Renal disease

BMI: body mass index
Source: References 2,5,7,8

Box 2

Risk factors for vitamin D deficiency

Any factor that diminishes UV radiation penetration into the skin will affect cutaneous synthesis of vitamin D.a,b For example, sunscreen with a sun protection factor of 15 can decrease vitamin D synthesis by 98%.c Geography and its impact on yearly sunlight exposure is a well-known factor in vitamin D deficiency. Individuals who live below a latitude of approximately 35° North—approximately the southern border of Tennessee and through Albuquerque, NM—receive sufficient UV radiation exposure to ensure adequate vitamin D production throughout the year, but at higher latitudes, adequate vitamin D is not produced during winter months.d Melanin affects UV radiation absorption in a manner that prevents vitamin D production, and increased skin pigmentation markedly reduces vitamin D synthesis.e African Americans with very dark skin have significantly diminished cutaneous production of vitamin D.e,f

Renal 1α-hydroxylase activity decreases with aging in parallel with age-related decreases in glomerular filtration.g In addition, aging is associated with increased clearance of 1,25-dihydroxyvitamin D (1,25[OH]2D3).h However, vitamin D absorption generally is adequate even at older ages.i Studies have shown that obese individuals tend to have lower serum concentrations of vitamin D and 25-hydroxyvitamin D (25[OH]D) than those at a normal weight.j,k Obese patients have been shown to have lower cutaneous production of vitamin D3 and display lower bioavailability of orally administered vitamin D2.j

For patients with chronic renal insufficiency, creatinine clearance is positively correlated with serum 1,25(OH)2D levels.l Any process that results in malabsorption of intestinal fat may impair vitamin D absorption. In patients with celiac disease, biliary obstruction, or chronic pancreatitis, absorption consistently is reduced.m Individuals taking bile acid-binding medications, such as cholestyramine for hypercholesterolemia, also may have impaired vitamin D absorption.n In addition, hepatobiliary disease is associated with low levels of 25(OH)D.o Some drugs that alter hepatic metabolism are associated with vitamin D deficiency, including anticonvulsants or glucocorticoids, which can increase catabolism or vitamin D.p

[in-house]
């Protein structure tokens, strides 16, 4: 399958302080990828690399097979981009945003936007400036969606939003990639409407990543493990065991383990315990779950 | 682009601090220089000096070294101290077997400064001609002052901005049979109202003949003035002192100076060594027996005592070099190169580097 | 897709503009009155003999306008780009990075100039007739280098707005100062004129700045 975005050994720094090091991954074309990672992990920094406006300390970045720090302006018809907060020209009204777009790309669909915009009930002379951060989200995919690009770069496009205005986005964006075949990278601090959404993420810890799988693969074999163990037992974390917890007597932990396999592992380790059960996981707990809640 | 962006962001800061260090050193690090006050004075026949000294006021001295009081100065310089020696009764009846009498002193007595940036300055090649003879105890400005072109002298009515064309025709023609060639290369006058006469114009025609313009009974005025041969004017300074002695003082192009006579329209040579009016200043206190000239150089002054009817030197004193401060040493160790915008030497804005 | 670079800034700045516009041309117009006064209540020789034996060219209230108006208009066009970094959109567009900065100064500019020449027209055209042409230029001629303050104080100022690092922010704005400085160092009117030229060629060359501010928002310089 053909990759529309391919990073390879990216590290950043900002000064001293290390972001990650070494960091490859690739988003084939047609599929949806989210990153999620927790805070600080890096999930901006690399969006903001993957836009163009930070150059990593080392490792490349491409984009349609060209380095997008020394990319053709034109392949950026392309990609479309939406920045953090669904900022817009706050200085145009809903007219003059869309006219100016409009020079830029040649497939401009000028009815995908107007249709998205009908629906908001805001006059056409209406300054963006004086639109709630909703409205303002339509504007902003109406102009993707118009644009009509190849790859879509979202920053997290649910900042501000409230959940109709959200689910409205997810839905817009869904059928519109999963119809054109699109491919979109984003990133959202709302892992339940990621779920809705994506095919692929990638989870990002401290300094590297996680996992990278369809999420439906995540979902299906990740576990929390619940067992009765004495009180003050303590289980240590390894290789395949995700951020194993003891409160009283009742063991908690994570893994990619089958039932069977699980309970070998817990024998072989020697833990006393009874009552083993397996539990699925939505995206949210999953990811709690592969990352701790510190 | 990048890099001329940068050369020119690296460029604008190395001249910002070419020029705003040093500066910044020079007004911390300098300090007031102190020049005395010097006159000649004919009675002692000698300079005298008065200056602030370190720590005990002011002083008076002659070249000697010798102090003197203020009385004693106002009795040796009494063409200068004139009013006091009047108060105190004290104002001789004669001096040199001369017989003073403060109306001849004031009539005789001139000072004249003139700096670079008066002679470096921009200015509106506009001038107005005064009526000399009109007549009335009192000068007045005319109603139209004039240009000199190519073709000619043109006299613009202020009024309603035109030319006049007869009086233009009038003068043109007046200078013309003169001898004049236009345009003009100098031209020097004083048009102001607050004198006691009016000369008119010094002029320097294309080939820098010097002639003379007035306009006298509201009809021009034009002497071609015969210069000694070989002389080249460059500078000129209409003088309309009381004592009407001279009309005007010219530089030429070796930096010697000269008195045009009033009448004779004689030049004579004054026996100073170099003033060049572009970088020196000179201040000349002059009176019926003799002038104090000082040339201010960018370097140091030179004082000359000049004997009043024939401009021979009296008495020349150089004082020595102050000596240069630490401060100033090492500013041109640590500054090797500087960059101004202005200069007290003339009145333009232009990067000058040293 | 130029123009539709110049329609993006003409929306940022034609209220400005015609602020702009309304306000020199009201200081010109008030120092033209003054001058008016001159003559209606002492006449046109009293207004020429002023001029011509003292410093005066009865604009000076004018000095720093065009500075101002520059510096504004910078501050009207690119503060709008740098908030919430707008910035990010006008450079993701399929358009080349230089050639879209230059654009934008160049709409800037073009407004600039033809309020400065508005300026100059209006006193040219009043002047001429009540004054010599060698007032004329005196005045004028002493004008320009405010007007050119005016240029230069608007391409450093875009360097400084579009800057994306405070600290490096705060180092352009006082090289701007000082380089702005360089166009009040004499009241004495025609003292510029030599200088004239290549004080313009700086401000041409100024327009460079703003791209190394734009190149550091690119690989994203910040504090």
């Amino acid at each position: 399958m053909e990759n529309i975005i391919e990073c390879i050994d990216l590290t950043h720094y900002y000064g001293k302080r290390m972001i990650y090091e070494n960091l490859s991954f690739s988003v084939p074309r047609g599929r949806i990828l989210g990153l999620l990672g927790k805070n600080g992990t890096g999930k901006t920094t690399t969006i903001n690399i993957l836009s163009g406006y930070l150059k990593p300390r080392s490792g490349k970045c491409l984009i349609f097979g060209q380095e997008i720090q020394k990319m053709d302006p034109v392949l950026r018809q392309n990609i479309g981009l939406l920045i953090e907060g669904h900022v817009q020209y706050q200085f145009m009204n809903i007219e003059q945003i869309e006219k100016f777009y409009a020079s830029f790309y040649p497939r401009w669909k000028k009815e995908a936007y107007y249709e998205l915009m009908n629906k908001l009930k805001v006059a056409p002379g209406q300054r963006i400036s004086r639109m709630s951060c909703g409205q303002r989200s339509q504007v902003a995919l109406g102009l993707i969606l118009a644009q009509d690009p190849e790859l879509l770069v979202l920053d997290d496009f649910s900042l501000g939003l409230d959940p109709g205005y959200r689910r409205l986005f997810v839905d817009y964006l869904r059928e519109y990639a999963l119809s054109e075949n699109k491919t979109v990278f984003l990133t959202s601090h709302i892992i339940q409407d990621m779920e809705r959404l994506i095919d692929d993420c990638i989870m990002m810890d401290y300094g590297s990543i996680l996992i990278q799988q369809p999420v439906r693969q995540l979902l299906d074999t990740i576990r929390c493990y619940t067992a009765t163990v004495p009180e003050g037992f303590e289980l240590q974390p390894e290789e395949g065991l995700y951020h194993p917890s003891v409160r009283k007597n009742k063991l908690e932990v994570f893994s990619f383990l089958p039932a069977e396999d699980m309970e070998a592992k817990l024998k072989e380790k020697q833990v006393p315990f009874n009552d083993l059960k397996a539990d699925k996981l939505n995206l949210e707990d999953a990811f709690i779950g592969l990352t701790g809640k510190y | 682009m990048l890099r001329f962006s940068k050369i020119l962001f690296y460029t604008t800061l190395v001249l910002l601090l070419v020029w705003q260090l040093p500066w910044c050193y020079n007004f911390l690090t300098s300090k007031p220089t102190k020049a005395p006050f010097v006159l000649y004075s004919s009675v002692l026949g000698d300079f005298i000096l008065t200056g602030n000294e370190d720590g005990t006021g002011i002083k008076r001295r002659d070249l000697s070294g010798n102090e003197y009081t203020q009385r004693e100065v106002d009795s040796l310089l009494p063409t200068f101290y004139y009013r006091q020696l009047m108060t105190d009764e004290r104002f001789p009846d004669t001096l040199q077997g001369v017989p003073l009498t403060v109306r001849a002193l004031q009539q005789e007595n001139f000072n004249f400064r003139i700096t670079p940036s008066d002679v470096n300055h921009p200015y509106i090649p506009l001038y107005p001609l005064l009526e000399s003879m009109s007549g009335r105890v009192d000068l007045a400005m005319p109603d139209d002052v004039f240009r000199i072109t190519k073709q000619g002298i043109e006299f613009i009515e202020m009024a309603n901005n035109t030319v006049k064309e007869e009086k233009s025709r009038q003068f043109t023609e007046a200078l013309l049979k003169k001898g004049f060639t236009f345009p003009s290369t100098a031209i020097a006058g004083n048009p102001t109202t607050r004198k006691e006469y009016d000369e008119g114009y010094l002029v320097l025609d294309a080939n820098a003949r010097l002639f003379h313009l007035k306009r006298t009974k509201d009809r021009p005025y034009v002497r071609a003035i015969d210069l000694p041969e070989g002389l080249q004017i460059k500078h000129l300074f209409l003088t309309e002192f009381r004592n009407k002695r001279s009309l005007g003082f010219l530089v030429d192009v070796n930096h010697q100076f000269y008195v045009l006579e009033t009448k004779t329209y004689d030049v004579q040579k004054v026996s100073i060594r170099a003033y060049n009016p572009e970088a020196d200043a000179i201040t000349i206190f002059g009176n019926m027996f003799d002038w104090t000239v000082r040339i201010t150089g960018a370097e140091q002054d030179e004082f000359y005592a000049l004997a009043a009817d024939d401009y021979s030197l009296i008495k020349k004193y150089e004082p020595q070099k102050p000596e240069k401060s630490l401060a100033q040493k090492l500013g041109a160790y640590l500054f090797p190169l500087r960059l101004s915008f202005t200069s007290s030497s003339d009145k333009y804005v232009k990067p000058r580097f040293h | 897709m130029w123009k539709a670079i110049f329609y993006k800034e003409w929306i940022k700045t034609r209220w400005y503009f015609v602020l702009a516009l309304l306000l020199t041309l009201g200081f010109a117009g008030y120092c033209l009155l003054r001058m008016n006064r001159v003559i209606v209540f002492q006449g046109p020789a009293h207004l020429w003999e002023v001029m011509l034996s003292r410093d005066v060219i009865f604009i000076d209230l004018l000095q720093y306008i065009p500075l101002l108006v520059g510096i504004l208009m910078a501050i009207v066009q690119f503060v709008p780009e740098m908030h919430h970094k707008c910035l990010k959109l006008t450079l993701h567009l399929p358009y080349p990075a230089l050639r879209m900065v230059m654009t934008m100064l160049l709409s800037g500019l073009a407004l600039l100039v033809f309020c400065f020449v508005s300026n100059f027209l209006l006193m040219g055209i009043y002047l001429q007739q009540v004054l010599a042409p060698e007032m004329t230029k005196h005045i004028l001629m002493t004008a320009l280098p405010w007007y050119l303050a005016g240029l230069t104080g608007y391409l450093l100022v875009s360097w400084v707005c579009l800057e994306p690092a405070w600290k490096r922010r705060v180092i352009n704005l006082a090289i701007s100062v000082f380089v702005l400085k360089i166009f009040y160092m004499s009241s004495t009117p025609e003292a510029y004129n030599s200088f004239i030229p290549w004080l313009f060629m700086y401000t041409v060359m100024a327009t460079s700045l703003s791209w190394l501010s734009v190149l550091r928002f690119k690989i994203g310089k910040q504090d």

References

  1. Holick MF. The vitamin D deficiency pandemic and consequences for nonskeletal health: mechanisms of action. Mol Aspects Med. 2008;29(6):361-368.
  2. Holick MF, Chen TC. Vitamin D deficiency: a worldwide problem with health consequences. Am J Clin Nutr. 2008;87(4):1080S-1086S.
  3. Matsuoka LY, Ide L, Wortsman J, et al. Sunscreens suppress cutaneous vitamin D3 synthesis. J Clin Endocrinol Metab. 1987;64(6):1165-1168.
  4. Holick MF. Vitamin D: importance in the prevention of cancers, type 1 diabetes, heart disease, and osteoporosis. Am J Clin Nutr. 2004;79(3):362-371.
  5. Clemens TL, Adams JS, Henderson SL, et al. Increased skin pigment reduces the capacity of skin to synthesise vitamin D3. Lancet. 1982;1(8263):74-76.
  6. Chen TC, Chimeh F, Lu Z, et al. Factors that influence the cutaneous synthesis and dietary sources of vitamin D. Arch Biochem Biophys. 2007;460(2):213-217.
  7. Slovik DM, Adams JS, Neer RM, et al. Deficient production of 1,25-dihydroxyvitamin D in elderly osteoporotic patients. N Engl J Med. 1981;305(7):372-374.
  8. Armbrecht HJ, Zenser TV, Davis BB. Effect of age on the conversion of 25-hydroxyvitamin D3 to 1,25-dihydroxyvitamin D3 by kidney of rat. J Clin Invest. 1980;66(5):1118-1123.
  9. Lips P, Wiersinga A, van Ginkel FC, et al. The effect of vitamin D supplementation on vitamin D status and parathyroid function in elderly subjects. J Clin Endocrinol Metab. 1988;67(4):644-650.
  10. Wortsman J, Matsuoka LY, Chen TC, et al. Decreased bioavailability of vitamin D in obesity. Am J Clin Nutr. 2000;72(3):690-693.
  11. Bell NH, Epstein S, Greene A, et al. Evidence for alteration of the vitamin D-endocrine system in obese subjects. J Clin Invest. 1985;76(1):370-373.
  12. Pitts TO, Piraino BH, Mitro R, et al. Hyperparathyroidism and 1,25-dihydroxyvitamin D deficiency in mild, moderate, and severe renal failure. J Clin Endocrinol Metab. 1988;67(5):876-881.
  13. Thompson GR, Lewis B, Booth CC. Absorption of vitamin D3-3H in control subjects and patients with intestinal malabsorption. J Clin Invest. 1966;45(1):94-102.
  14. Lo CW, Paris PW, Clemens TL, et al. Vitamin D absorption in healthy subjects and in patients with intestinal malabsorption syndromes. Am J Clin Nutr. 1985;42(4):644-649.
  15. Pappa HM, Bern E, Kamin D, et al. Vitamin D status in gastrointestinal and liver disease. Curr Opin Gastroenterol. 2008;24(2):176-183.
  16. Holick MF. Vitamin D deficiency. N Engl J Med. 2007;357(3):266-281.


Box 3

Medical manifestations of vitamin D deficiency